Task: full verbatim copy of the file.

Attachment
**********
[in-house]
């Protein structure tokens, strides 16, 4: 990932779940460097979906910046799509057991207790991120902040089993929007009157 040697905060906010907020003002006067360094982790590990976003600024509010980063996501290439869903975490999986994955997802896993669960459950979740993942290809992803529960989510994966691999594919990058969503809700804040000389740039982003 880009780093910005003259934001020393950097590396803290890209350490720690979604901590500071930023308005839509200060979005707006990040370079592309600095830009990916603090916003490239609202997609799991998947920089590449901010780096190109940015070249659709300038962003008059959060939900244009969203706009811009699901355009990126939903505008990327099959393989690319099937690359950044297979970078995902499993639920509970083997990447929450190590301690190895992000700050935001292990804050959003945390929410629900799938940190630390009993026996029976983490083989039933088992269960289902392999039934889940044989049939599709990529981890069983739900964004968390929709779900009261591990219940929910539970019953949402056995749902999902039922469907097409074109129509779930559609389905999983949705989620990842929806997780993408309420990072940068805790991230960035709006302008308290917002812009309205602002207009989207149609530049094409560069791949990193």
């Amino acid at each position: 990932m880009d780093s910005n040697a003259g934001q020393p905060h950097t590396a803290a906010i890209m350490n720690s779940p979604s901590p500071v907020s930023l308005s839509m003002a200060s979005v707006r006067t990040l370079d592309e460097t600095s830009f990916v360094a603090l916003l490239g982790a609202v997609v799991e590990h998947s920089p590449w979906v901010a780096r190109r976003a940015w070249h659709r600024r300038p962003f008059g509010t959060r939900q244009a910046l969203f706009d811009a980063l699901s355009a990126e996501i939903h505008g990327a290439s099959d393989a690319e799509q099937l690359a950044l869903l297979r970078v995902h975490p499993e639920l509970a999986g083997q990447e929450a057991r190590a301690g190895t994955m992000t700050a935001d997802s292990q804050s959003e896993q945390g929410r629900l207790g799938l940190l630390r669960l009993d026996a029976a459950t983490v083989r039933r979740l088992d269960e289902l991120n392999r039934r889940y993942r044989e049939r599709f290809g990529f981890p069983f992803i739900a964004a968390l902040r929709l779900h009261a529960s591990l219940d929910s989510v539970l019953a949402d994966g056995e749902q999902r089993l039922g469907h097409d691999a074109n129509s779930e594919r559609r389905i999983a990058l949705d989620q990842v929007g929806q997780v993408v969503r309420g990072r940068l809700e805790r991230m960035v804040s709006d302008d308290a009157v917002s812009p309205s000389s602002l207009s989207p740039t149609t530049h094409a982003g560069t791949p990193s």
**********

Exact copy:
[in-house]
């Protein structure tokens, strides 16, 4: 990932779940460097979906910046799509057991207790991120902040089993929007009157 040697905060906010907020003002006067360094982790590990976003600024509010980063996501290439869903975490999986994955997802896993669960459950979740993942290809992803529960989510994966691999594919990058969503809700804040000389740039982003 880009780093910005003259934001020393950097590396803290890209350490720690979604901590500071930023308005839509200060979005707006990040370079592309600095830009990916603090916003490239609202997609799991998947920089590449901010780096190109940015070249659709300038962003008059959060939900244009969203706009811009699901355009990126939903505008990327099959393989690319099937690359950044297979970078995902499993639920509970083997990447929450190590301690190895992000700050935001292990804050959003945390929410629900799938940190630390009993026996029976983490083989039933088992269960289902392999039934889940044989049939599709990529981890069983739900964004968390929709779900009261591990219940929910539970019953949402056995749902999902039922469907097409074109129509779930559609389905999983949705989620990842929806997780993408309420990072940068805790991230960035709006302008308290917002812009309205602002207009989207149609530049094409560069791949990193």
């Amino acid at each position: 990932m880009d780093s910005n040697a003259g934001q020393p905060h950097t590396a803290a906010i890209m350490n720690s779940p979604s901590p500071v907020s930023l308005s839509m003002a200060s979005v707006r006067t990040l370079d592309e460097t600095s830009f990916v360094a603090l916003l490239g982790a609202v997609v799991e590990h998947s920089p590449w979906v901010a780096r190109r976003a940015w070249h659709r600024r300038p962003f008059g509010t959060r939900q244009a910046l969203f706009d811009a980063l699901s355009a990126e996501i939903h505008g990327a290439s099959d393989a690319e799509q099937l690359a950044l869903l297979r970078v995902h975490p499993e639920l509970a999986g083997q990447e929450a057991r190590a301690g190895t994955m992000t700050a935001d997802s292990q804050s959003e896993q945390g929410r629900l207790g799938l940190l630390r669960l009993d026996a029976a459950t983490v083989r039933r979740l088992d269960e289902l991120n392999r039934r889940y993942r044989e049939r599709f290809g990529f981890p069983f992803i739900a964004a968390l902040r929709l779900h009261a529960s591990l219940d929910s989510v539970l019953a949402d994966g056995e749902q999902r089993l039922g469907h097409d691999a074109n129509s779930e594919r559609r389905i999983a990058l949705d989620q990842v929007g929806q997780v993408v969503r309420g990072r940068l809700e805790r991230m960035v804040s709006d302008d308290a009157v917002s812009p309205s000389s602002l207009s989207p740039t149609t530049h094409a982003g560069t791949p990193s």